WordWeavers at Trowbridge Museum – First Session

For those who couldn’t make it….

A summary of what we did.  Confession: I stole the warm-up exercises from Vicki Feaver and Hugh Dunkerley who used them on a Creative Writing module at Chichester University in the early 1990s.

First, a quick warm-up exercise: write, in two minutes, a list of possible uses for this object

To you and me, an orange

Then, write possible uses from the point of view of a snail…. Then from point of view of the cartoon mouse Jerry (from Tom and Jerry).

Then read these poems Fork by Charles Simic and Memento Mori by Billy Collins and, in light of the poems, choose any item from the room and begin to write about it.  People chose an old-fashioned mangle (one of the joys of holding a writing class in an interesting museum), a wicker basket, a top hat and a fire warden’s hat, among other items.

Next, we considered how concrete items, such as an orange, a fork, and the desk lamp in Billy Collins’ poem, can be used for writing about something else, an abstract emotion or idea, loneliness, for example, growing older, liberty, freedom and so on.  And we used Julia Bell’s chapter on Abstracts from The Creative Writing Coursebook (Macmillan, 2001) to consider how to use metaphor and simile when writing about abstract concepts.

The next writing exercise, taken from Julia Bell’s chapter, was to list abstract words (anger, love, hate, joy etc) and to describe them through the five senses.  What colour is love? How does it smell? etc.  and the task was to be surprising, to cross out clichés or over-used expressions and to try to make the descriptions personal and unusual.  Then, possibly using these sensory descriptions, to think of suitable metaphors for describing the abstract.

This led us talk about showing not telling in our writing and about showing a character’s personality or state of mind through their actions.  We looked at the following short extract, taken from Tobias Wolff’s short story, Missing Person, which is an excellent example of showing what the character does (and gives the reader insight into his mood and true feelings) rather than simply telling us about the character’s emotions.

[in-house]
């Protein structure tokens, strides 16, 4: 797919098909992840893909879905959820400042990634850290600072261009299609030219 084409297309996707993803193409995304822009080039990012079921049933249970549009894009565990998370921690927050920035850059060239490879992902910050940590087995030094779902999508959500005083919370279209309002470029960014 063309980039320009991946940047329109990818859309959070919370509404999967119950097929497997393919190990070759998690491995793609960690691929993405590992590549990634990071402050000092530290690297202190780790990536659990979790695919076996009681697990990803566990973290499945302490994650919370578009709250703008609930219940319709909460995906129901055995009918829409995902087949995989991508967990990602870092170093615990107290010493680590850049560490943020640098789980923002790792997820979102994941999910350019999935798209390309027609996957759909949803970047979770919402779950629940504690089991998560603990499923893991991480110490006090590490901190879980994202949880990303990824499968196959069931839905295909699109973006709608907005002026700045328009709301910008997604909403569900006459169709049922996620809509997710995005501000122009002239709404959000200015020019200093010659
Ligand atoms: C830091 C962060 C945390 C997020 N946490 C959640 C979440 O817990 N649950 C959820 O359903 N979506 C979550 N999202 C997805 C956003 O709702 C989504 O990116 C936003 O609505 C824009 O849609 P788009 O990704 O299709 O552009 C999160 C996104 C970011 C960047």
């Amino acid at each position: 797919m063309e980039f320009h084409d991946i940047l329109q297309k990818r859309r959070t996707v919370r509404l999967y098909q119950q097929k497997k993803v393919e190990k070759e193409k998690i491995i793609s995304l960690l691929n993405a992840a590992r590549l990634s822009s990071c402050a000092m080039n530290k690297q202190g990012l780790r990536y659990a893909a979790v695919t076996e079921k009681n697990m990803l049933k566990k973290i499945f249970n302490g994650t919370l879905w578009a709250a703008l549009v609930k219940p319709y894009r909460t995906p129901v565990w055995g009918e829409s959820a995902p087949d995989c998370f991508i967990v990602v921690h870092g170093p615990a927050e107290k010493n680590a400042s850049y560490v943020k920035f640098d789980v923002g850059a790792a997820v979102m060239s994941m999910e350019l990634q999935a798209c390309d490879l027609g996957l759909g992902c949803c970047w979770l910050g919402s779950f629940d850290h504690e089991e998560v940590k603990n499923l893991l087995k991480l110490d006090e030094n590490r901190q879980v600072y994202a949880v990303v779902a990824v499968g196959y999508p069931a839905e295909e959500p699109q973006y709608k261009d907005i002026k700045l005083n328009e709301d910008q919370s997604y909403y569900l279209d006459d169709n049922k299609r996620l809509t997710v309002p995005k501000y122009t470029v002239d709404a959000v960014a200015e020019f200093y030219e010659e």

The monsignor asked Father Leo to stay on and teach religion in the parish elementary school.  Father Leo agree.  At the end of the interview the monsignor asked if there were any hard feelings.

“Not at all,” Father Leo said, and smiled.  That night, driving back to the refectory from a visit with his sister, Father Leo began to shake.  He was shaking so badly that he pulled onto the shoulder of the road, where he pounded his fist on the dashboard and yelled, “No hard feelings!  No hard feelings!”

But he came to like the teaching.

The final exercise was to see if by writing what a person did, the others in the group were able to identify with the emotion that the writer was describing.

Next week we’ll begin by interrogating ourselves and our fictional characters in an exercise designed to know more about who we’re writing about.  The more securely we know who they are, the more confident and accurate we will be in writing what they do.  This, in turn, will reveal character to our reader.

Thanks to everyone who attended and to Trowbridge Museum for hosting.  I’m looking forward to seeing you all on Tuesday.  The course is now full but please get in touch if you’re interested in attending future WordWeavers courses at Trowbridge Museum.

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